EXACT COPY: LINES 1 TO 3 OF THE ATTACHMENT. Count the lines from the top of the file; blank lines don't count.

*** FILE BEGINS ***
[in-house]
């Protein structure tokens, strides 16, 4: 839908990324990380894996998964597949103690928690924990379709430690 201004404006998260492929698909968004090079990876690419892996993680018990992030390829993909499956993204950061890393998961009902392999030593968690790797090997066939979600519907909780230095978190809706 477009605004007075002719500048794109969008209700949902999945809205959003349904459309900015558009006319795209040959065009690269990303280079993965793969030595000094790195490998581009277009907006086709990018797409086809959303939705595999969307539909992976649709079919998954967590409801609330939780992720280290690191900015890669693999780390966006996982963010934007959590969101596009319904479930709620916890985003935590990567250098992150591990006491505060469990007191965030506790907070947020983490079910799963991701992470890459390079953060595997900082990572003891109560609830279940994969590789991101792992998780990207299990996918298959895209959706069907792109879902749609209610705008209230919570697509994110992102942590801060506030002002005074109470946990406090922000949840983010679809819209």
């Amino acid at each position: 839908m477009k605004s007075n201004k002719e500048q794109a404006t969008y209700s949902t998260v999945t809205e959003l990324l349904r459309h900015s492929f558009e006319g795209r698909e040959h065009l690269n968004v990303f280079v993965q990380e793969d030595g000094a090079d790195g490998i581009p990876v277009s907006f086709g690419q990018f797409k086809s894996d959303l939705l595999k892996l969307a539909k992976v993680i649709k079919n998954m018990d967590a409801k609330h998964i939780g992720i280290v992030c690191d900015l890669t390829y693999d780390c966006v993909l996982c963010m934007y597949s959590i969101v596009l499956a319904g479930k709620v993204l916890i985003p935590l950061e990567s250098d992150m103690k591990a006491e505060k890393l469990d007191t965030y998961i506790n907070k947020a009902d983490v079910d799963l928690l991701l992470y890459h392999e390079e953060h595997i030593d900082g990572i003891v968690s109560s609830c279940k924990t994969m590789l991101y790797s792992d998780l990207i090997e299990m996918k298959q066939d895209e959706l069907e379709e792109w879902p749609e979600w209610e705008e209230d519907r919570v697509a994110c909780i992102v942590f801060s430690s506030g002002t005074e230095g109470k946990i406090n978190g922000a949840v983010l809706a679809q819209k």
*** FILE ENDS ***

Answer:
[in-house]
């Protein structure tokens, strides 16, 4: 839908990324990380894996998964597949103690928690924990379709430690 201004404006998260492929698909968004090079990876690419892996993680018990992030390829993909499956993204950061890393998961009902392999030593968690790797090997066939979600519907909780230095978190809706 477009605004007075002719500048794109969008209700949902999945809205959003349904459309900015558009006319795209040959065009690269990303280079993965793969030595000094790195490998581009277009907006086709990018797409086809959303939705595999969307539909992976649709079919998954967590409801609330939780992720280290690191900015890669693999780390966006996982963010934007959590969101596009319904479930709620916890985003935590990567250098992150591990006491505060469990007191965030506790907070947020983490079910799963991701992470890459390079953060595997900082990572003891109560609830279940994969590789991101792992998780990207299990996918298959895209959706069907792109879902749609209610705008209230919570697509994110992102942590801060506030002002005074109470946990406090922000949840983010679809819209």
């Amino acid at each position: 839908m477009k605004s007075n201004k002719e500048q794109a404006t969008y209700s949902t998260v999945t809205e959003l990324l349904r459309h900015s492929f558009e006319g795209r698909e040959h065009l690269n968004v990303f280079v993965q990380e793969d030595g000094a090079d790195g490998i581009p990876v277009s907006f086709g690419q990018f797409k086809s894996d959303l939705l595999k892996l969307a539909k992976v993680i649709k079919n998954m018990d967590a409801k609330h998964i939780g992720i280290v992030c690191d900015l890669t390829y693999d780390c966006v993909l996982c963010m934007y597949s959590i969101v596009l499956a319904g479930k709620v993204l916890i985003p935590l950061e990567s250098d992150m103690k591990a006491e505060k890393l469990d007191t965030y998961i506790n907070k947020a009902d983490v079910d799963l928690l991701l992470y890459h392999e390079e953060h595997i030593d900082g990572i003891v968690s109560s609830c279940k924990t994969m590789l991101y790797s792992d998780l990207i090997e299990m996918k298959q066939d895209e959706l069907e379709e792109w879902p749609e979600w209610e705008e209230d519907r919570v697509a994110c909780i992102v942590f801060s430690s506030g002002t005074e230095g109470k946990i406090n978190g922000a949840v983010l809706a679809q819209k």